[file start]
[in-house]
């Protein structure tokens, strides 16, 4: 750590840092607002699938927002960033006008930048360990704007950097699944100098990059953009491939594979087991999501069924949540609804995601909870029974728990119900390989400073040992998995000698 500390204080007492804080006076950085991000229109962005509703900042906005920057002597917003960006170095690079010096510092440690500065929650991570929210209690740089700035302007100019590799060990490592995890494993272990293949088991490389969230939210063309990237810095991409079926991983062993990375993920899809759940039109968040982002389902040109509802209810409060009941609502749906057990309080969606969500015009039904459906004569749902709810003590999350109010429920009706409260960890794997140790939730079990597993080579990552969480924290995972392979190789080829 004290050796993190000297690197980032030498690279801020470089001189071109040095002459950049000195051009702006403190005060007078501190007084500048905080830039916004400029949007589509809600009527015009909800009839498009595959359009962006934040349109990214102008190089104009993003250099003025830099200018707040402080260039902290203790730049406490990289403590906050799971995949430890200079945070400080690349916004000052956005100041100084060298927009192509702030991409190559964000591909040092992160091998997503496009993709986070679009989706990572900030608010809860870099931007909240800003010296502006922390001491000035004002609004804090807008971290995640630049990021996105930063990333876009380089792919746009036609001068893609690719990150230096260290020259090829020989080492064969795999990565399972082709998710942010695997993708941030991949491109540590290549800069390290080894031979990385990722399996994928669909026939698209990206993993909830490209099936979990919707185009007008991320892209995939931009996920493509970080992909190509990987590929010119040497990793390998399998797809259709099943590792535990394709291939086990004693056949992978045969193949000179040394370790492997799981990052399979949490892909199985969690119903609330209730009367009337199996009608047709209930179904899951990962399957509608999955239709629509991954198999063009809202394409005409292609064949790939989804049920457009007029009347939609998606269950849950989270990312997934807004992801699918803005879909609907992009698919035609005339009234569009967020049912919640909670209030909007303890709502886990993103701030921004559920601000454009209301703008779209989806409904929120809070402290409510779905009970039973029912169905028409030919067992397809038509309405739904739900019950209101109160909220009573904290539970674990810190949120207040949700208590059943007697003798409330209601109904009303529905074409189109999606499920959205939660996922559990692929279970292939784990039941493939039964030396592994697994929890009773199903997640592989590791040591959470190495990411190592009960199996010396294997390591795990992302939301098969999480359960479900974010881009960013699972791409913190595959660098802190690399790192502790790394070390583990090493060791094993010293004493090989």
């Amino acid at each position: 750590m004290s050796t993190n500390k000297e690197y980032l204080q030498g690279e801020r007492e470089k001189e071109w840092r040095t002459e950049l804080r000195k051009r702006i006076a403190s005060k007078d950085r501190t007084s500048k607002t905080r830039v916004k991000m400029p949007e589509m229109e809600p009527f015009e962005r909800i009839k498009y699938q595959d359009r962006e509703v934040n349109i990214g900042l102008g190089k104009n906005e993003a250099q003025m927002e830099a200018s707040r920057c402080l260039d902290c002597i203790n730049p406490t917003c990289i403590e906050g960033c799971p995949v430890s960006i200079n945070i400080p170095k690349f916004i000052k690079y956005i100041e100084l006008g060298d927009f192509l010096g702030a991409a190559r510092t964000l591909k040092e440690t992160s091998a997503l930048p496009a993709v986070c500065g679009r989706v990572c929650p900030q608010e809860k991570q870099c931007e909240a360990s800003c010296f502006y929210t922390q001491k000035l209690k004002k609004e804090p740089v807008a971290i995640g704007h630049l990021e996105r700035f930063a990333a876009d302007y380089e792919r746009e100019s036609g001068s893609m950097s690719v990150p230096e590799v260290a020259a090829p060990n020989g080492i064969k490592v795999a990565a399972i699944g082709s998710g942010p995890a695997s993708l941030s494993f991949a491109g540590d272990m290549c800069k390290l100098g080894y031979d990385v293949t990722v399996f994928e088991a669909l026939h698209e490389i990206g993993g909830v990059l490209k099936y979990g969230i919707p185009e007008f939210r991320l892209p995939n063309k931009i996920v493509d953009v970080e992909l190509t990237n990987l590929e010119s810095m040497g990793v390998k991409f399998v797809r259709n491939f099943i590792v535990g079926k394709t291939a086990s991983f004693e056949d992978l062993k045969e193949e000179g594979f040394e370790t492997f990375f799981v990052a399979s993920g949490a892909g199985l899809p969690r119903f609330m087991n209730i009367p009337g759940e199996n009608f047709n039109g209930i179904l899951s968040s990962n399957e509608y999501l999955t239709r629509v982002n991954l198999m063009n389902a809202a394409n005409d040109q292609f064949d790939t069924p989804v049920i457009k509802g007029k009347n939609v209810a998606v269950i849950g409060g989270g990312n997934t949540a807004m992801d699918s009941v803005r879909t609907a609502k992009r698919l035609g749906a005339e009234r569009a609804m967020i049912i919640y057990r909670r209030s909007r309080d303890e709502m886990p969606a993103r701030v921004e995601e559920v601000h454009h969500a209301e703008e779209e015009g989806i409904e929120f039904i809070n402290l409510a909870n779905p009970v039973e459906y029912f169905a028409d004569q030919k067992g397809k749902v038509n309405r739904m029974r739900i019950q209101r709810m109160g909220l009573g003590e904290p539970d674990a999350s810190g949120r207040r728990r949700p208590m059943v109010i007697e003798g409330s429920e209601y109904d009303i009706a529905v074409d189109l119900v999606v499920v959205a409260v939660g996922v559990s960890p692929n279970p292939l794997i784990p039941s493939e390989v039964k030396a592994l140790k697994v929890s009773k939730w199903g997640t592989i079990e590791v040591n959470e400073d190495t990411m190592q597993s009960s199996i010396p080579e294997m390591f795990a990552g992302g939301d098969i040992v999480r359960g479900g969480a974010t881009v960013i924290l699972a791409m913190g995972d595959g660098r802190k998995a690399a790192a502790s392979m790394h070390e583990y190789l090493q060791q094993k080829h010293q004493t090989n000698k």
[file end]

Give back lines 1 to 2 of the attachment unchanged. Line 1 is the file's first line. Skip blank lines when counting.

[in-house]
């Protein structure tokens, strides 16, 4: 750590840092607002699938927002960033006008930048360990704007950097699944100098990059953009491939594979087991999501069924949540609804995601909870029974728990119900390989400073040992998995000698 500390204080007492804080006076950085991000229109962005509703900042906005920057002597917003960006170095690079010096510092440690500065929650991570929210209690740089700035302007100019590799060990490592995890494993272990293949088991490389969230939210063309990237810095991409079926991983062993990375993920899809759940039109968040982002389902040109509802209810409060009941609502749906057990309080969606969500015009039904459906004569749902709810003590999350109010429920009706409260960890794997140790939730079990597993080579990552969480924290995972392979190789080829 004290050796993190000297690197980032030498690279801020470089001189071109040095002459950049000195051009702006403190005060007078501190007084500048905080830039916004400029949007589509809600009527015009909800009839498009595959359009962006934040349109990214102008190089104009993003250099003025830099200018707040402080260039902290203790730049406490990289403590906050799971995949430890200079945070400080690349916004000052956005100041100084060298927009192509702030991409190559964000591909040092992160091998997503496009993709986070679009989706990572900030608010809860870099931007909240800003010296502006922390001491000035004002609004804090807008971290995640630049990021996105930063990333876009380089792919746009036609001068893609690719990150230096260290020259090829020989080492064969795999990565399972082709998710942010695997993708941030991949491109540590290549800069390290080894031979990385990722399996994928669909026939698209990206993993909830490209099936979990919707185009007008991320892209995939931009996920493509970080992909190509990987590929010119040497990793390998399998797809259709099943590792535990394709291939086990004693056949992978045969193949000179040394370790492997799981990052399979949490892909199985969690119903609330209730009367009337199996009608047709209930179904899951990962399957509608999955239709629509991954198999063009809202394409005409292609064949790939989804049920457009007029009347939609998606269950849950989270990312997934807004992801699918803005879909609907992009698919035609005339009234569009967020049912919640909670209030909007303890709502886990993103701030921004559920601000454009209301703008779209989806409904929120809070402290409510779905009970039973029912169905028409030919067992397809038509309405739904739900019950209101109160909220009573904290539970674990810190949120207040949700208590059943007697003798409330209601109904009303529905074409189109999606499920959205939660996922559990692929279970292939784990039941493939039964030396592994697994929890009773199903997640592989590791040591959470190495990411190592009960199996010396294997390591795990992302939301098969999480359960479900974010881009960013699972791409913190595959660098802190690399790192502790790394070390583990090493060791094993010293004493090989």